Sunday, November 09, 2008

Time to Play: "If the Shoe Was On the Other Foot"

Yes, the game everybody loves to play in America;


The game where if the shoe was on the other foot, there'd be outrage, but since it's not, there isn't!


Anonymous said...

Forget the M/F disparity, for a second.

It's a little shocking that wages for men have effectively been stagnant for that long, but it makes sense if large numbers of women entered the work force and thus had a depressing effect on wage rise.

But the increase for women is shockingly small, considering "all the great strides made" - just saying.

Anonymous said...

Cappie-you should know we're now under a socialist regime. Therefore your interpretation of this graph must be modified to:
"While the adjustment of wages to reflect gender equality has improved, it still has a long way to go. With a ~25% wage disparity, reflecting the failed economic policies of the Bush administration, we still have a long way to go to assure equal pay between men and women.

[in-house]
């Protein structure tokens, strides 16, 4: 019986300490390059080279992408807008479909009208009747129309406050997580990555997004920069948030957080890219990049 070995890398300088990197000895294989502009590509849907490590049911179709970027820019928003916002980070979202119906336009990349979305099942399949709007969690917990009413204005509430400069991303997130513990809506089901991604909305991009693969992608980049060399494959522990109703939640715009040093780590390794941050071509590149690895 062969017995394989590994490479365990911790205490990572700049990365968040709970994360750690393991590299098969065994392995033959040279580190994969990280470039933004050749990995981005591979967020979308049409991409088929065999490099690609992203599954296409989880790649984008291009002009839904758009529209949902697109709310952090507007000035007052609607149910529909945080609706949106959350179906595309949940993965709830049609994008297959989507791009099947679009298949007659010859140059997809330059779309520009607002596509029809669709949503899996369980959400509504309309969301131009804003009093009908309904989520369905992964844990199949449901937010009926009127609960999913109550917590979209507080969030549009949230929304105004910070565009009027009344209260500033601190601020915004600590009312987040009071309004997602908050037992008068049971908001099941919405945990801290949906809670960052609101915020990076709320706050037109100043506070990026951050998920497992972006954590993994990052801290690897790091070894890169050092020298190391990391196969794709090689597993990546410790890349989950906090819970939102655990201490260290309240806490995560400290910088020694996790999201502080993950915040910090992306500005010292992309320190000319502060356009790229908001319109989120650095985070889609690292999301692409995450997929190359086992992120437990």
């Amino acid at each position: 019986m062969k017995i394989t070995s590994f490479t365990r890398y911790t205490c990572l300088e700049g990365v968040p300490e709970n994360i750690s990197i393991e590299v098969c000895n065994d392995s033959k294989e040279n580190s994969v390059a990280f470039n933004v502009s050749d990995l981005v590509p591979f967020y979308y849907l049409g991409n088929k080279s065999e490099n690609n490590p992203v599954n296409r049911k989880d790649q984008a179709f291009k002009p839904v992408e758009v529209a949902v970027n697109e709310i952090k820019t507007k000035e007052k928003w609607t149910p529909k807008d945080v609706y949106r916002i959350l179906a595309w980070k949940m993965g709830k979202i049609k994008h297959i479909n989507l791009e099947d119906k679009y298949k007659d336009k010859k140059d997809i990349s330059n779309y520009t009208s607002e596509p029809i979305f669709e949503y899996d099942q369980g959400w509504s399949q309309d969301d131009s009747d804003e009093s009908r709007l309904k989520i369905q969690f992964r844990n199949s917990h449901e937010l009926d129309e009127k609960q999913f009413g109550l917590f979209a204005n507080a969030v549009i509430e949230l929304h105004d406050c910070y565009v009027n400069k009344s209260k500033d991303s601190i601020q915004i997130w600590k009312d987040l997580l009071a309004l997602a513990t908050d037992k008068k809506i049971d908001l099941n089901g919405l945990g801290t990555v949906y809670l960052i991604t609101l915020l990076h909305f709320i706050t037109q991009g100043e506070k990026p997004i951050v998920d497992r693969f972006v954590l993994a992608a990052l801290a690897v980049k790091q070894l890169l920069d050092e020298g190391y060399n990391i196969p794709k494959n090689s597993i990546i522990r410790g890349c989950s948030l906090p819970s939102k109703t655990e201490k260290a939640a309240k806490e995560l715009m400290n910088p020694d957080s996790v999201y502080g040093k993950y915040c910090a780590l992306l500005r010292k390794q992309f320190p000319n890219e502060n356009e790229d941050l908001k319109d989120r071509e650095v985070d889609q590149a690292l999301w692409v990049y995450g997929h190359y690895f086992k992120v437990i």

Therefore we should provide a gender equity compensation adjustment of 12.5% from men to make sure that wages are fairly distributed to women. Any woman should be able to apply for a tax cut provision. Proof of citizenship, work history and gender should not be required as it is offensive to ask those questions."

Matt said...

Video of Thomas Sowell on the M/F income fallacy. You can also read his new book Economic Facts and Fallacies for the whole story.

Hot Sam said...

Prominent labor economists (including raving feminists) have already explained 88 percent of the variation in income between men and women by factors other than gender.

Women tend to prefer jobs that are cleaner, less dangerous, more secure, involve less travel and less sales, i.e. they avoid jobs that pay more. They are less likely to be in a union and less willing to transfer jobs. They are also less aggressive in bargaining for higher wages. The flipside though is that female unemployment is lower than men and they suffer much fewer work related injuries and deaths.

Women have for several years outnumbered men in college which is one factor explaining the gap closing.

Affirmative action is another. I've witnessed right in front of my face women being selected over more qualified men and indeed positions created just to improve the female-male ratio in an academic department. Despite those built in advantages, they still have a national committee on the status of women in the economics profession.

Welcome to the oppressed class.

Anonymous said...

Is this for equivalent positions?